Friday, February 17, 2006

Of Course the Yak was local (ya!)
The Twin Cities in February

Want to go to Minnesota in February? It will not cost too much money. With some clients in need of schmoozing and great deals—cars from $13/day on Priceline, the Condiment Queen and I took off for Minneapolis last week. We returned mostly well fed if dazed by the non-Euclidian street patterns of Minneapolis (and especially) St. Paul. These are vibrant cities with several pockets of activity, also (from the window of the rental car) seemingly well integrated communities of high and low, ethnic and student, commercial and residential. Minneapolis and St. Paul would not suggest places for repeat visits, but I feel we barely scratched the surface. I hope to return.

The trip started roughly. Of course, a good 2 or so hours of driving frustration on my part resulted from incorrect assumptions instead of standard map reading (abetted however by the failure of Budget Rental Car’s map that did not distinguish color-wise between Minneapolis and St. Paul). So, on Sunday, after taking the slow way into downtown Minneapolis from the airport, we decided to hit St. Paul—on the notion that we’d be in Minneapolis the rest of the trip. My intuition was that downtown St. Paul would be on the opposite side of the river from downtown Minneapolis or at least that the Mississippi divided these twins. Wrong. There is a good deal of Minneapolis east of the Mississippi, and there is no apparent physical boundary between St. Paul and Minneapolis (leaving one to wonder why they had to be two cities in the first place). This logical fallacy on my part kept me, for a long time, in placing us on our simple map. We had decided to visit Bread & Chocolate for a little pause gourmande, based on a nice caramel roll picture on the site. And we finally arrived after several twists. All this for an OK bun, good if in the neighborhood but not worth the schlep. It did keep us in St. Paul for dinner, where we tried the Everest based cuisine of Nepal and Tibet at Everest on Grand.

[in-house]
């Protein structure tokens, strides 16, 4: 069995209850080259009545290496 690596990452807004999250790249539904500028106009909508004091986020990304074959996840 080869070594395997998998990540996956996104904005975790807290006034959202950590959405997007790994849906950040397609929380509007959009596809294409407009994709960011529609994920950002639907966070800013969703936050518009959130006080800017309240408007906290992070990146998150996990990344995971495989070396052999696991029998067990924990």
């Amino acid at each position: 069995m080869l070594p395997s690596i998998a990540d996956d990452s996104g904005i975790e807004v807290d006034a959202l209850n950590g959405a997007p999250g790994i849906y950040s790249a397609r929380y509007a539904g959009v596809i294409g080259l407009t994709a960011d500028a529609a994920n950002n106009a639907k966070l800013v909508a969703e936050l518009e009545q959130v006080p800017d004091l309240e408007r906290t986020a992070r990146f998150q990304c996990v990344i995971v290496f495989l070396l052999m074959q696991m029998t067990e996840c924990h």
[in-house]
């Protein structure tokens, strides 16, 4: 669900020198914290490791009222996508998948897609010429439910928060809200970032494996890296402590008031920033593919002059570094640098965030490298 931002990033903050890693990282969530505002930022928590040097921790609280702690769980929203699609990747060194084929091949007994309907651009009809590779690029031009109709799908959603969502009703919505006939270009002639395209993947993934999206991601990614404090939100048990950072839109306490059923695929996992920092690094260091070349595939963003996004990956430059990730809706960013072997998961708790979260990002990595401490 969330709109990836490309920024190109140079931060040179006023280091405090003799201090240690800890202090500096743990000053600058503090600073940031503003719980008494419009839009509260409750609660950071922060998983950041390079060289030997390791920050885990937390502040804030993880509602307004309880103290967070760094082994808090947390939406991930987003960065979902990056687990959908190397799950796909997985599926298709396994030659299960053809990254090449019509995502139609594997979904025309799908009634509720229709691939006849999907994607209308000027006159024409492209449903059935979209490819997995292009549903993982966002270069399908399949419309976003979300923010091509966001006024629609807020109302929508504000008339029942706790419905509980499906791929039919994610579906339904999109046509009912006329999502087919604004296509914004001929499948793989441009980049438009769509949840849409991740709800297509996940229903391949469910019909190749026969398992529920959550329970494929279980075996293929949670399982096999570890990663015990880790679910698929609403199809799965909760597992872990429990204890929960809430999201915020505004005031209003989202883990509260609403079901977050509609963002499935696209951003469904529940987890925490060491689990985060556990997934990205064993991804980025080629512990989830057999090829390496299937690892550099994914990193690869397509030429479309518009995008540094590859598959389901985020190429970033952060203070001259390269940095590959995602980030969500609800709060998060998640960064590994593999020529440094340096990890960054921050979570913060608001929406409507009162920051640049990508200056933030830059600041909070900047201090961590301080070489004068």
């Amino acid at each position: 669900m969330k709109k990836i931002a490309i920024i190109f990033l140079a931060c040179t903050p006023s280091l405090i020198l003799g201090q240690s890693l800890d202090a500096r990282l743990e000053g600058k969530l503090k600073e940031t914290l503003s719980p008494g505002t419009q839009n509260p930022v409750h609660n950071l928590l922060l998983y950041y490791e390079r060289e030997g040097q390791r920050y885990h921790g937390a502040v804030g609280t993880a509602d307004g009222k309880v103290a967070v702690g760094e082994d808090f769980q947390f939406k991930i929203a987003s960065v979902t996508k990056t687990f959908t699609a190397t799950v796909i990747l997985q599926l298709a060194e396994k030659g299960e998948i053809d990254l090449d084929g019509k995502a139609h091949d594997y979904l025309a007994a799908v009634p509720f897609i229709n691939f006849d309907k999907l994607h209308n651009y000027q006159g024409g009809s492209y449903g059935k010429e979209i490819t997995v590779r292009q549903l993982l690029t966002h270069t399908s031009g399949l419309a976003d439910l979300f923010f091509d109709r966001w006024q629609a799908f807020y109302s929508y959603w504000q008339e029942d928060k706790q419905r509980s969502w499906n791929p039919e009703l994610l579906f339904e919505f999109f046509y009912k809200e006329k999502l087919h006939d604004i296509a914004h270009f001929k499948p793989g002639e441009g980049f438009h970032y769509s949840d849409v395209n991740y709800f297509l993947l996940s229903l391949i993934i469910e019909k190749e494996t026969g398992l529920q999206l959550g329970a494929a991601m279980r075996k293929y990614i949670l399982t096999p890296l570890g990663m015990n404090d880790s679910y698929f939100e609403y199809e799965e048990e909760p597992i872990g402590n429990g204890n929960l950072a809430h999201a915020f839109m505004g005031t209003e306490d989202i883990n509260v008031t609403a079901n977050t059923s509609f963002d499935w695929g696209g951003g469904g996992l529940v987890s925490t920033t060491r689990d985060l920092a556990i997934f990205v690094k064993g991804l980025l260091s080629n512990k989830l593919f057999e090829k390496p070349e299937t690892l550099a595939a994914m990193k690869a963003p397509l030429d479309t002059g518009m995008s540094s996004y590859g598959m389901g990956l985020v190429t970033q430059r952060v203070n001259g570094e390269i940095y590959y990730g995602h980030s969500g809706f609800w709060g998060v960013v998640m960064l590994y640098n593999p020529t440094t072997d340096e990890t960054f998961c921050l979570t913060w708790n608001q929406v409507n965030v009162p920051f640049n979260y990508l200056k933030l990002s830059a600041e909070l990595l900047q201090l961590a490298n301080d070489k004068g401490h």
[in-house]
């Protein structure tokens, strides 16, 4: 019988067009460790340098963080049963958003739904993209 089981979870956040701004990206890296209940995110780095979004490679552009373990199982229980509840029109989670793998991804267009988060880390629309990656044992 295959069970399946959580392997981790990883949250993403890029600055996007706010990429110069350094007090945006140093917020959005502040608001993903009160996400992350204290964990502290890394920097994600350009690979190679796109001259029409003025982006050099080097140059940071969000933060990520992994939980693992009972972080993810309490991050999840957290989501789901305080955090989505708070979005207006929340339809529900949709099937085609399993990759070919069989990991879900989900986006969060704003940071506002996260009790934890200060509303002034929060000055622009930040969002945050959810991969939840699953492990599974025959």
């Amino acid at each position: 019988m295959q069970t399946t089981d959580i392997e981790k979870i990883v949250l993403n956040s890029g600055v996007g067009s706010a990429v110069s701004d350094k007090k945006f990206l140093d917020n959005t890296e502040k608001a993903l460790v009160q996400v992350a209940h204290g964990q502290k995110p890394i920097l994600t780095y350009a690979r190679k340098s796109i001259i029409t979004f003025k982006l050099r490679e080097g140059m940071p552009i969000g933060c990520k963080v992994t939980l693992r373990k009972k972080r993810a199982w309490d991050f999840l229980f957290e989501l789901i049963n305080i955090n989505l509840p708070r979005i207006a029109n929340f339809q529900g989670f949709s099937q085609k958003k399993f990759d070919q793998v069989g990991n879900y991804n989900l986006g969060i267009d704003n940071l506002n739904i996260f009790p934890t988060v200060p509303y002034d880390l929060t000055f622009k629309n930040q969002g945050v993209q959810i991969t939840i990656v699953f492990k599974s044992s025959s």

After dinner, we asked the pretty Nepalese woman where the yak came from, and we got in perfect and ideal Minnesota speak, “a farmer outside of St. Cloud, ya”. I wish I had a talent for mimicry because I so adored the sound of hearing about the local yak. Honestly, I enjoyed the yak repartee better than the yak meal. The Condiment Queen thinks it was because I was uptight and in a bad mood, a combination of worry over pending meetings and deep annoyance with getting lost. She liked Everest. New to the food of Nepal and Tibet, we ordered a ton (although our overall bill was not too high). We got two types of Tibetan dumplings: steamed (momo) and fried (kothe) with filling, respectively, of veggie and ground pork/ground turkey. They come with a thick green, pretty spicy sauce (achar). The wife and I differed on which dumplings we liked better. She preferred the fried, but I found those a bit greasy. I liked the cleaner flavor of the steamed dumplings. In addition to the dumplings, we ordered a Nepali daal-bhat, a combination of meat, vegetable, dhal, rice and condiments. You pick the meat and the vegetable, and emphasizing the exotic, we got keema yak and breadfruit. Given a choice of heat, we went for the penultimate. Too hot, by a lot, or the food just did not seem to have enough other stuff too balance the chili. I also thought the spices in the ground yak tasted burnt. I did not appreciate the breadfruit, but my wife loved it. Dessert was an iffy fresh cheese in sugar syrup.